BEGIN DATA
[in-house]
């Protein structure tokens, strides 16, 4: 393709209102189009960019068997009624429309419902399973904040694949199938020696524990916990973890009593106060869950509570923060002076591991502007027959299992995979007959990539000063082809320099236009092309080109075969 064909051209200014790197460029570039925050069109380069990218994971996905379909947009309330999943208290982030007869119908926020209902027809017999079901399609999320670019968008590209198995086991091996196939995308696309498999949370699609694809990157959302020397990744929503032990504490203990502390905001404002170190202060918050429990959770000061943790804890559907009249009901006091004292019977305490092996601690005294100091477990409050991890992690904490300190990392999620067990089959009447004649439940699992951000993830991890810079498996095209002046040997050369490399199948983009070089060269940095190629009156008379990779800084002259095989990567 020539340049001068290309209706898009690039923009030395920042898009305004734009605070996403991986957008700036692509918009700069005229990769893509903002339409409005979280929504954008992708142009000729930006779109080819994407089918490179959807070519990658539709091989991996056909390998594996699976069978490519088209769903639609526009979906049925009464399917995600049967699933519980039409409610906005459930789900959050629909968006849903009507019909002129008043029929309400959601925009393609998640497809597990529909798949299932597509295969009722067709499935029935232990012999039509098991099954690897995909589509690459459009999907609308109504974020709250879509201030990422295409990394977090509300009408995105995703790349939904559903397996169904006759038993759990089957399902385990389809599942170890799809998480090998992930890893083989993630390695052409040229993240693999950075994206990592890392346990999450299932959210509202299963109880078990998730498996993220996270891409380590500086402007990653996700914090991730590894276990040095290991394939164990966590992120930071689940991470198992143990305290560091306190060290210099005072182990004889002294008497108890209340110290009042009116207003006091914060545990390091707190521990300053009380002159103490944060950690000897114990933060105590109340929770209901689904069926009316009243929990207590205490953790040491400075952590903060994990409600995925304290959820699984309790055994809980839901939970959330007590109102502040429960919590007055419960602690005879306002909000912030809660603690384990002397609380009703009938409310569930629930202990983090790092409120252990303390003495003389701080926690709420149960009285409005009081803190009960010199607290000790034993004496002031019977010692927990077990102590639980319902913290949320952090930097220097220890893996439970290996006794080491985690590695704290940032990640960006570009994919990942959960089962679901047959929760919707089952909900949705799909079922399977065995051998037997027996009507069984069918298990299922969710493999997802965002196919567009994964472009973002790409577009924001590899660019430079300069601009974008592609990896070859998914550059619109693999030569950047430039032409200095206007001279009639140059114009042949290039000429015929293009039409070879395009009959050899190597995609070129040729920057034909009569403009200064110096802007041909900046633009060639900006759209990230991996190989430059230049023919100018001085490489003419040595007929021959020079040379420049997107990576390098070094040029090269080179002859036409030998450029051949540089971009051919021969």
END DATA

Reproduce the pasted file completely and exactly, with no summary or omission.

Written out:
[in-house]
């Protein structure tokens, strides 16, 4: 393709209102189009960019068997009624429309419902399973904040694949199938020696524990916990973890009593106060869950509570923060002076591991502007027959299992995979007959990539000063082809320099236009092309080109075969 064909051209200014790197460029570039925050069109380069990218994971996905379909947009309330999943208290982030007869119908926020209902027809017999079901399609999320670019968008590209198995086991091996196939995308696309498999949370699609694809990157959302020397990744929503032990504490203990502390905001404002170190202060918050429990959770000061943790804890559907009249009901006091004292019977305490092996601690005294100091477990409050991890992690904490300190990392999620067990089959009447004649439940699992951000993830991890810079498996095209002046040997050369490399199948983009070089060269940095190629009156008379990779800084002259095989990567 020539340049001068290309209706898009690039923009030395920042898009305004734009605070996403991986957008700036692509918009700069005229990769893509903002339409409005979280929504954008992708142009000729930006779109080819994407089918490179959807070519990658539709091989991996056909390998594996699976069978490519088209769903639609526009979906049925009464399917995600049967699933519980039409409610906005459930789900959050629909968006849903009507019909002129008043029929309400959601925009393609998640497809597990529909798949299932597509295969009722067709499935029935232990012999039509098991099954690897995909589509690459459009999907609308109504974020709250879509201030990422295409990394977090509300009408995105995703790349939904559903397996169904006759038993759990089957399902385990389809599942170890799809998480090998992930890893083989993630390695052409040229993240693999950075994206990592890392346990999450299932959210509202299963109880078990998730498996993220996270891409380590500086402007990653996700914090991730590894276990040095290991394939164990966590992120930071689940991470198992143990305290560091306190060290210099005072182990004889002294008497108890209340110290009042009116207003006091914060545990390091707190521990300053009380002159103490944060950690000897114990933060105590109340929770209901689904069926009316009243929990207590205490953790040491400075952590903060994990409600995925304290959820699984309790055994809980839901939970959330007590109102502040429960919590007055419960602690005879306002909000912030809660603690384990002397609380009703009938409310569930629930202990983090790092409120252990303390003495003389701080926690709420149960009285409005009081803190009960010199607290000790034993004496002031019977010692927990077990102590639980319902913290949320952090930097220097220890893996439970290996006794080491985690590695704290940032990640960006570009994919990942959960089962679901047959929760919707089952909900949705799909079922399977065995051998037997027996009507069984069918298990299922969710493999997802965002196919567009994964472009973002790409577009924001590899660019430079300069601009974008592609990896070859998914550059619109693999030569950047430039032409200095206007001279009639140059114009042949290039000429015929293009039409070879395009009959050899190597995609070129040729920057034909009569403009200064110096802007041909900046633009060639900006759209990230991996190989430059230049023919100018001085490489003419040595007929021959020079040379420049997107990576390098070094040029090269080179002859036409030998450029051949540089971009051919021969």